1. Fernand_Khnopff – The Caress, 2. Sphinx , 3. bernard1, 4. the sphinx by Von Stuck
Not much to say, just pretty things to see.
I really wish I knew more about the lower left image. Supposedly it’s a black and white image of a painting by William Sargeant Kendall, and is called The Sphinx. This is kinda believable and kinda not. If you look at other black and white images of his work, you can see some similarities, but this work was supposedly done at a time when photography was new and also when similar images were taken of actress Theda Bara, as Suzanne of Wurzeltod points out to me here. Perhaps Kendall had seen those images and was also inspired by other symbolist sphinx works by Knopf, Von Stuck and other artists.
Jason and I are still preparing for Stuntkid & Friends Show this coming saturday in Norfolk VA. It’s pretty rad having a bedroom full of art by artists that you’ve admired for a long time through the warped lens of the internet. It’s better in real life.
In stark comparison my studio area seems to be full of unfinshed paintings. I may need to get a dehumidifier to deal with my paint refusing to dry to workable point.
This weekend I got to take some concept photos with the adorable burlesque performer Marla Meringue. Which means no one will see anything that came out of it for quite a while, but she definitely helped me plan on a few future paintings.
Here’s a peak at some portrait studies from school and home.
Who knew Norman Rockwell illustrated a couple playing with a Ouija board? I love this. I hope I can find a print of it someday. Once upon a time I wanted to arrange a talking board show where artists designed their own versions. Someone else beat me to it. Copronason put on a rad show dealing with that exact subject. Maybe I could arrange another one in the future. There are also some great sites out there that catalog all the different versions of spirit boards and their history. If interested you should check out the Museum of Talking Boards or WilliamFuld.com. I also recently purchased a hand carved planchette on Etsy.com from Lejans Wood Creations and am eager to get it.
I have been salivating over these silver planchette rings on etsy for ages now, and was thrilled to realize that the artist behind them also had a piece in the Speaking in Tongues show in Philly! I contacted her and showed her my work and we’ve both been amused at sharing so many of the same influences. Her name is JL Shnabel and she is a painter, jewelry maker and writer based in Philadelphia PA.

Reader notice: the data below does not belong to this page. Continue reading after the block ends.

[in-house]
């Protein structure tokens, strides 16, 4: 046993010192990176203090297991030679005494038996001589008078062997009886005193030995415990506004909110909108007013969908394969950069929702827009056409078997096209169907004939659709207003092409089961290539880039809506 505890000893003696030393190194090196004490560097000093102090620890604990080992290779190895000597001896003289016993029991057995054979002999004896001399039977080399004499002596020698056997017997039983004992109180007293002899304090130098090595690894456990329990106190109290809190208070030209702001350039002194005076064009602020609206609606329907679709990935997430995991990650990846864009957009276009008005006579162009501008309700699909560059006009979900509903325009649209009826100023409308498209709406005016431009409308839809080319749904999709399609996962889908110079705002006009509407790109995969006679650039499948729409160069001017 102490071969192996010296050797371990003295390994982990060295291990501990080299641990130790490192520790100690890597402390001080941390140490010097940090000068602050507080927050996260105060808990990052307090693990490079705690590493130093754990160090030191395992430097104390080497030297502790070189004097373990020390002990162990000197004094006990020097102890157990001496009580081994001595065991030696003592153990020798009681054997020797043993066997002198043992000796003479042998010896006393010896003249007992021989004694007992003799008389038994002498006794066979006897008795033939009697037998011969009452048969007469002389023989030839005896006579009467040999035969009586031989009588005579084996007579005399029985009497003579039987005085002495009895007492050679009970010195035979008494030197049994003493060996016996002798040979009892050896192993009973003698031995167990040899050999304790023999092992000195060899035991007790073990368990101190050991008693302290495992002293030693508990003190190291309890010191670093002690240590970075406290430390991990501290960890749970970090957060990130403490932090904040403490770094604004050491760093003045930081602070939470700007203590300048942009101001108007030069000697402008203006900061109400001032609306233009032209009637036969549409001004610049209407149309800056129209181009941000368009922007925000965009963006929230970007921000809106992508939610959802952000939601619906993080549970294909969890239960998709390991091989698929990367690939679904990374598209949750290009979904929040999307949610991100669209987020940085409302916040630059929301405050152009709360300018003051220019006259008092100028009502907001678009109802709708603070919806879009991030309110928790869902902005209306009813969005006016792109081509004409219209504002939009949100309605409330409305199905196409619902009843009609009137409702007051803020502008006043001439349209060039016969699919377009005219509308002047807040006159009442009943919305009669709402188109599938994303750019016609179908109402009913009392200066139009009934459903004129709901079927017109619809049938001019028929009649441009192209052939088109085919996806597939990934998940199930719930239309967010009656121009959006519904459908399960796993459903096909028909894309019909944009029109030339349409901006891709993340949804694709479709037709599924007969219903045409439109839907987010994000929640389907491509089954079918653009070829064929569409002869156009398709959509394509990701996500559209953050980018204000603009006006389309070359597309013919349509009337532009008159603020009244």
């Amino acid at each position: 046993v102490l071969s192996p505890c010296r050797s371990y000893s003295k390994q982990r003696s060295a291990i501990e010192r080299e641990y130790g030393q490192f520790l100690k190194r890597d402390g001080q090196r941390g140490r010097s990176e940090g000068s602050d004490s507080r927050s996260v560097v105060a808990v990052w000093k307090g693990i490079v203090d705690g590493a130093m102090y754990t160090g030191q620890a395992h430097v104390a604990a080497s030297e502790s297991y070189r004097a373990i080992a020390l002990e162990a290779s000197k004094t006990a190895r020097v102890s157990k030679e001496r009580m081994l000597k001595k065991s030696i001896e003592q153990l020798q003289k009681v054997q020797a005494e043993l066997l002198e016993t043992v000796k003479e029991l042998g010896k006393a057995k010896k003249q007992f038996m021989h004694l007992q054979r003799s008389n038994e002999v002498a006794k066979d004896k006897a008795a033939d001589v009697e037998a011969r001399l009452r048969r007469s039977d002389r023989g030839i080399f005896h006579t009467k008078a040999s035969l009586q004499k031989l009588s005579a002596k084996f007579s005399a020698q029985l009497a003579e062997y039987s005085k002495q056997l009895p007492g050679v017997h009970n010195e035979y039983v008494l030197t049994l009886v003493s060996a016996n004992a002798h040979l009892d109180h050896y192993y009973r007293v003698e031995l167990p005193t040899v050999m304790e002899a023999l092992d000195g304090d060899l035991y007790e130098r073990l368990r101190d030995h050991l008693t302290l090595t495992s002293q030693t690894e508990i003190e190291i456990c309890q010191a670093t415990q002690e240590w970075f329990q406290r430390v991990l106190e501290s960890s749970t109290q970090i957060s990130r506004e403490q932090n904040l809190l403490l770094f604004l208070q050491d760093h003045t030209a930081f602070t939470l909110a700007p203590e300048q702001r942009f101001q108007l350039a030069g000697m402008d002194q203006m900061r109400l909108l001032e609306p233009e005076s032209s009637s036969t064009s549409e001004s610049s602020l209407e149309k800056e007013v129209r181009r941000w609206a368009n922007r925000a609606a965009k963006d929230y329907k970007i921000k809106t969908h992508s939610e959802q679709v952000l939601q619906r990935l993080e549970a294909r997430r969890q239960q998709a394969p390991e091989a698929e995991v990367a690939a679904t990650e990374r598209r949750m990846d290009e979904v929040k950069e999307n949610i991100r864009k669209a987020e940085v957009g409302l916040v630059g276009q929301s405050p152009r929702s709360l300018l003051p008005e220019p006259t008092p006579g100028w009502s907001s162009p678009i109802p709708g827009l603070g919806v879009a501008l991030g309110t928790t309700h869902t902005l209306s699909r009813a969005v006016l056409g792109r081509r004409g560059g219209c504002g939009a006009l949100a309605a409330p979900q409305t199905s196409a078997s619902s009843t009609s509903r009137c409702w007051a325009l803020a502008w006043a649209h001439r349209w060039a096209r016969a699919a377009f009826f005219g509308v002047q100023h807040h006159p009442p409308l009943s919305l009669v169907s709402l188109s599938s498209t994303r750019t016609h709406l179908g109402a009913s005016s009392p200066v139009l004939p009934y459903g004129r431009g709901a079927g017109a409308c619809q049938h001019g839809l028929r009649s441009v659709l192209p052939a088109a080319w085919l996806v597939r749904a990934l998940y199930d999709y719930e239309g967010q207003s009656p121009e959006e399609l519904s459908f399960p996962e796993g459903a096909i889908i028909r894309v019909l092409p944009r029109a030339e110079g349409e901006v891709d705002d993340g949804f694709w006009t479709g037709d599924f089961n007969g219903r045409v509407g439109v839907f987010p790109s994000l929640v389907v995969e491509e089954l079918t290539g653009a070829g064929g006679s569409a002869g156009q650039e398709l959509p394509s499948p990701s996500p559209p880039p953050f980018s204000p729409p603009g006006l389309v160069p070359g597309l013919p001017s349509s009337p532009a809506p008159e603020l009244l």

Check out her art blog and etsy shop for more spiritualist and magic inspired jewelry.
1. Opium Poppy, 2. Amethyst, 3. Underwater Glow, 4. Aurora Borealis
I’m currently taking painting classes at my local community college. It’s great. I’m learning a lot and seeing improvement in my work every day. What I can’t seem to get away from is my preferred color palette. Purples, pinks, cool beiges, greens, greens and more greens. It just comes so naturally and I’m finding it very difficult to willingly stray from it. I find myself questioning whether I should, whether these colors are a bad habit and crutch or that if leaving them behind even temporarily would a step down the wrong road. The answer is really obvious. Learn how to use other colors, especially for flesh tones, but always keep my preferences in the back of my mind so as not to lose what makes my work mine.
I’ve never been one of those students or artists that believed education may dull whatever edge I could have, but I understand the idea. I think it happens when you have a combination of professors with overwhelming personalities/very specific art movement agenda around you and a young mind ready to be molded. Ha, I am not exactly old but I am not right out of highschool. Some of my painting habits, for better or worse, aren’t going anywhere.
Above is an image of color inspiration taken from my flickr favorites.